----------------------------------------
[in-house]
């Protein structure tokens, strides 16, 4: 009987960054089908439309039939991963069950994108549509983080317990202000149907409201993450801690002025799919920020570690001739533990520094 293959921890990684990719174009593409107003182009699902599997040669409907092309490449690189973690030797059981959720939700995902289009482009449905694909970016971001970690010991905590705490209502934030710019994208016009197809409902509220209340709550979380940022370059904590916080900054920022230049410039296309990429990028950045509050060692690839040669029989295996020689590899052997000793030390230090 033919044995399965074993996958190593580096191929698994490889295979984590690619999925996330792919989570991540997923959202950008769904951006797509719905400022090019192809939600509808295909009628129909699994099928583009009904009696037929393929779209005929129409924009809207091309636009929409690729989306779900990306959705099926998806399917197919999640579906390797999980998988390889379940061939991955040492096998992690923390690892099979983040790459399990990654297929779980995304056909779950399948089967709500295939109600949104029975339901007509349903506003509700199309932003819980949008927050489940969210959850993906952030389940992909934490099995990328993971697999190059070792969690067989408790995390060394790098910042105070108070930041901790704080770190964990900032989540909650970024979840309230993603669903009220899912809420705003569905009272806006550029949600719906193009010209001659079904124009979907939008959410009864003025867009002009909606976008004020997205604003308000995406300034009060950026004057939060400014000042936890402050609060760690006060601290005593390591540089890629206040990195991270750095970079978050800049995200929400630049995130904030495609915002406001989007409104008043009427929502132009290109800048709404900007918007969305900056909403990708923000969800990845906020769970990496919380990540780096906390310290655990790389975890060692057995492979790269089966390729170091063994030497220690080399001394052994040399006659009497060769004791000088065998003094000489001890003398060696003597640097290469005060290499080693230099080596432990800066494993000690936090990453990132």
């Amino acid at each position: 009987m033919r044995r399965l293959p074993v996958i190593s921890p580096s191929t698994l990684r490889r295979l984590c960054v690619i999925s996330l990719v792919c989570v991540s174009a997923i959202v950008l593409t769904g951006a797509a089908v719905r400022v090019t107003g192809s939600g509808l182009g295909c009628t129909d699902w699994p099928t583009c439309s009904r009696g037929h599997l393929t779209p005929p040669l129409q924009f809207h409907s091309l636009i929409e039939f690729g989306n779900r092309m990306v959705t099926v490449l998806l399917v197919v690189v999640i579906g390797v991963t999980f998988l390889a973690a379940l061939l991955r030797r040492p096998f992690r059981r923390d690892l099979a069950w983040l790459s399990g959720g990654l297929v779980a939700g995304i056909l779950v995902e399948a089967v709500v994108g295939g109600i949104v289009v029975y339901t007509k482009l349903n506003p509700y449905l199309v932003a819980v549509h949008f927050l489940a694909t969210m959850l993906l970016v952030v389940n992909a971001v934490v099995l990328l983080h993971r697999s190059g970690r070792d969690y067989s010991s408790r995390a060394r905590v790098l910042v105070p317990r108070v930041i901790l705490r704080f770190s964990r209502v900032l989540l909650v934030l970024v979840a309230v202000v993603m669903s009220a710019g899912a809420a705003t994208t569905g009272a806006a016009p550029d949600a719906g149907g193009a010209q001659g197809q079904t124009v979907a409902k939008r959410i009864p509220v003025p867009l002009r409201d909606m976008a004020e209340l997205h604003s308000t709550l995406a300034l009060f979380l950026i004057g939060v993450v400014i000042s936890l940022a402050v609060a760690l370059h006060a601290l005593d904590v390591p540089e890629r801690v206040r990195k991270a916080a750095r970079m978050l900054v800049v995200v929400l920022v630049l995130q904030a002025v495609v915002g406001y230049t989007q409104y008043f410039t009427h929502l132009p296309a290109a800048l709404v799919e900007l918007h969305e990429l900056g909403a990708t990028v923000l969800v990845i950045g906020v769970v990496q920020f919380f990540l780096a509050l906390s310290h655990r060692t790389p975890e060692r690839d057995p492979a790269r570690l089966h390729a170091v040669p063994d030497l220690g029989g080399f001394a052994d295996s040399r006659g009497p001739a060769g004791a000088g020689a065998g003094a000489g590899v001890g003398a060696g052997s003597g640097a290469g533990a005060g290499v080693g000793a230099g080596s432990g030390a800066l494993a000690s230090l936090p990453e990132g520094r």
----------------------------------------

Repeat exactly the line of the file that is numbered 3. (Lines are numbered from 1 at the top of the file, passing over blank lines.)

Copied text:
């Amino acid at each position: 009987m033919r044995r399965l293959p074993v996958i190593s921890p580096s191929t698994l990684r490889r295979l984590c960054v690619i999925s996330l990719v792919c989570v991540s174009a997923i959202v950008l593409t769904g951006a797509a089908v719905r400022v090019t107003g192809s939600g509808l182009g295909c009628t129909d699902w699994p099928t583009c439309s009904r009696g037929h599997l393929t779209p005929p040669l129409q924009f809207h409907s091309l636009i929409e039939f690729g989306n779900r092309m990306v959705t099926v490449l998806l399917v197919v690189v999640i579906g390797v991963t999980f998988l390889a973690a379940l061939l991955r030797r040492p096998f992690r059981r923390d690892l099979a069950w983040l790459s399990g959720g990654l297929v779980a939700g995304i056909l779950v995902e399948a089967v709500v994108g295939g109600i949104v289009v029975y339901t007509k482009l349903n506003p509700y449905l199309v932003a819980v549509h949008f927050l489940a694909t969210m959850l993906l970016v952030v389940n992909a971001v934490v099995l990328l983080h993971r697999s190059g970690r070792d969690y067989s010991s408790r995390a060394r905590v790098l910042v105070p317990r108070v930041i901790l705490r704080f770190s964990r209502v900032l989540l909650v934030l970024v979840a309230v202000v993603m669903s009220a710019g899912a809420a705003t994208t569905g009272a806006a016009p550029d949600a719906g149907g193009a010209q001659g197809q079904t124009v979907a409902k939008r959410i009864p509220v003025p867009l002009r409201d909606m976008a004020e209340l997205h604003s308000t709550l995406a300034l009060f979380l950026i004057g939060v993450v400014i000042s936890l940022a402050v609060a760690l370059h006060a601290l005593d904590v390591p540089e890629r801690v206040r990195k991270a916080a750095r970079m978050l900054v800049v995200v929400l920022v630049l995130q904030a002025v495609v915002g406001y230049t989007q409104y008043f410039t009427h929502l132009p296309a290109a800048l709404v799919e900007l918007h969305e990429l900056g909403a990708t990028v923000l969800v990845i950045g906020v769970v990496q920020f919380f990540l780096a509050l906390s310290h655990r060692t790389p975890e060692r690839d057995p492979a790269r570690l089966h390729a170091v040669p063994d030497l220690g029989g080399f001394a052994d295996s040399r006659g009497p001739a060769g004791a000088g020689a065998g003094a000489g590899v001890g003398a060696g052997s003597g640097a290469g533990a005060g290499v080693g000793a230099g080596s432990g030390a800066l494993a000690s230090l936090p990453e990132g520094r």